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Investor behavior is often driven by fear. Pivot the conversation to focus on what matters most.
Despite the current gridlock in U.S. politics over another potential shutdown this week, historical data shows that the market has higher annualized returns in periods of divided government.
But isn't a Republican president better for the market than a president from the Democratic party? Not necessarily. There are far more important factors impacting both the economy and the stock market than which political party happens to occupy 1600 Pennsylvania Ave.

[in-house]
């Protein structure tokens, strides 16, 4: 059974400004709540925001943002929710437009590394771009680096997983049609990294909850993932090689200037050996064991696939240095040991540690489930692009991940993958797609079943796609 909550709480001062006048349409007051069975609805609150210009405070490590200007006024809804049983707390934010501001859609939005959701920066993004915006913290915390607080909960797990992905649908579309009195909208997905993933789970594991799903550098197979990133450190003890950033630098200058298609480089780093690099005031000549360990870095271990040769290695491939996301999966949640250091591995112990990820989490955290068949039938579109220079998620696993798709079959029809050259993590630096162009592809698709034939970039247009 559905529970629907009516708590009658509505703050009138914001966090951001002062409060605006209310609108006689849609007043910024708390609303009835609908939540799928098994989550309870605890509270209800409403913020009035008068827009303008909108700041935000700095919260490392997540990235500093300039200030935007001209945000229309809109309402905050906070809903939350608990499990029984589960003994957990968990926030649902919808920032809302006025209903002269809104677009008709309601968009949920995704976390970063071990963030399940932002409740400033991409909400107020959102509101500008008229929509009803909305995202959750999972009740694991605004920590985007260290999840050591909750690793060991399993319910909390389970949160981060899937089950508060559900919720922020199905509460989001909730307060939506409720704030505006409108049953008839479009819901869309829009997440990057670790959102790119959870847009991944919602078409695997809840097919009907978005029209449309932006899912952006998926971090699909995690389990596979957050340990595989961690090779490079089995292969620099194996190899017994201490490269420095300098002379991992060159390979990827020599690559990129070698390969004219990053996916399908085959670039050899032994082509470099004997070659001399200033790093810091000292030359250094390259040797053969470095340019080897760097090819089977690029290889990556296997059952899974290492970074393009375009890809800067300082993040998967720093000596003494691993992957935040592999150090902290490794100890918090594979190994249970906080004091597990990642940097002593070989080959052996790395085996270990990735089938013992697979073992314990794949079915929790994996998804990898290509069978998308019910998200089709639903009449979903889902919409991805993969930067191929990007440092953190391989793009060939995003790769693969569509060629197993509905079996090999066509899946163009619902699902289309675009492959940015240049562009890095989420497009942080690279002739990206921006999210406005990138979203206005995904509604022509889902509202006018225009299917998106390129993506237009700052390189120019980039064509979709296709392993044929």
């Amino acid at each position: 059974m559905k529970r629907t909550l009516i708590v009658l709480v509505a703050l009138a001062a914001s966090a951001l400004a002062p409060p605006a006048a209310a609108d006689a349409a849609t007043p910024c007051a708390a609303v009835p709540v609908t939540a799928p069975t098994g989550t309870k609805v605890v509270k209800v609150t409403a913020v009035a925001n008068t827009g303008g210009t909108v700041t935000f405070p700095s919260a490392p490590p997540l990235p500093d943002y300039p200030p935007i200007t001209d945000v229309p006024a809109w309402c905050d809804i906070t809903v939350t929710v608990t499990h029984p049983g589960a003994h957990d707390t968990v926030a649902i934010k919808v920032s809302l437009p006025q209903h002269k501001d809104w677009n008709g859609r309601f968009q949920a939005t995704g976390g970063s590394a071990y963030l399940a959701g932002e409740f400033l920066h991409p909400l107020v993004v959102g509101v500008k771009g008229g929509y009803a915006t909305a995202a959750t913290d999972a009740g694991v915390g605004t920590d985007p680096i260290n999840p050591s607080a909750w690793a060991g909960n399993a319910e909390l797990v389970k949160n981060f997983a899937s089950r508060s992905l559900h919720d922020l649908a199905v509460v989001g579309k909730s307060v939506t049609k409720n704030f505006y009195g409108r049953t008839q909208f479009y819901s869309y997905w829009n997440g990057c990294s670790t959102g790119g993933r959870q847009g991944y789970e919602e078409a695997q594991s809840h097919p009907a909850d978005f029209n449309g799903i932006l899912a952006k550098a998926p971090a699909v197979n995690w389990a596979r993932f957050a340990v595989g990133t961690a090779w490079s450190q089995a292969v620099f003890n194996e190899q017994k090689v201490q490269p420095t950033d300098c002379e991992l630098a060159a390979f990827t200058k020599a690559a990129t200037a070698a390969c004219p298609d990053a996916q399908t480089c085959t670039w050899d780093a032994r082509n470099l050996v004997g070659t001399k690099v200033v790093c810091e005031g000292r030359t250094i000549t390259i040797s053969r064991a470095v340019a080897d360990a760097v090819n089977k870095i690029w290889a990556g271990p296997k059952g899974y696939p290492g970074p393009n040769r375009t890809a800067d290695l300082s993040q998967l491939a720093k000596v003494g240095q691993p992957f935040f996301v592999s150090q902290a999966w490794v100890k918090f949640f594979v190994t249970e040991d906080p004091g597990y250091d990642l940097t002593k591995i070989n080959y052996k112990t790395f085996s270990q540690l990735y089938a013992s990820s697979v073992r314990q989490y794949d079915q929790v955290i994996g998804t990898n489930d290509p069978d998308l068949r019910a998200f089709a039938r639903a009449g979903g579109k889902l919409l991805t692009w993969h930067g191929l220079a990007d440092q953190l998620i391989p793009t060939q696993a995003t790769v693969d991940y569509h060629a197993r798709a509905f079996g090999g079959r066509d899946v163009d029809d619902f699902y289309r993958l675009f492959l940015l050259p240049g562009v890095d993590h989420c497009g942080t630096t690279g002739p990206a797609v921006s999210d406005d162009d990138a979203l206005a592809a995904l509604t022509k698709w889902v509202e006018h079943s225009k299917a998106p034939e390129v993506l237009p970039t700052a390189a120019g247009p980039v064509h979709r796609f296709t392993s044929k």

Investors considering waiting until the man or woman from their preferred political party occupies the White House should recognize how that would have worked out in the past:
- A $10,000 investment held in the Dow Jones Industrial Average from 1897 to 2014 would now be worth $4.3 million.
- Incorporating a strategy where you own stocks whenever your party is in the White House and sell whenever the other party is in the White House would be worth roughly $4 million less!
But wouldn't we all be better off if the political parties were more cooperative and compromising and could get more accomplished? Again, not necessarily. Historically the markets tend to do very well when there is gridlock.
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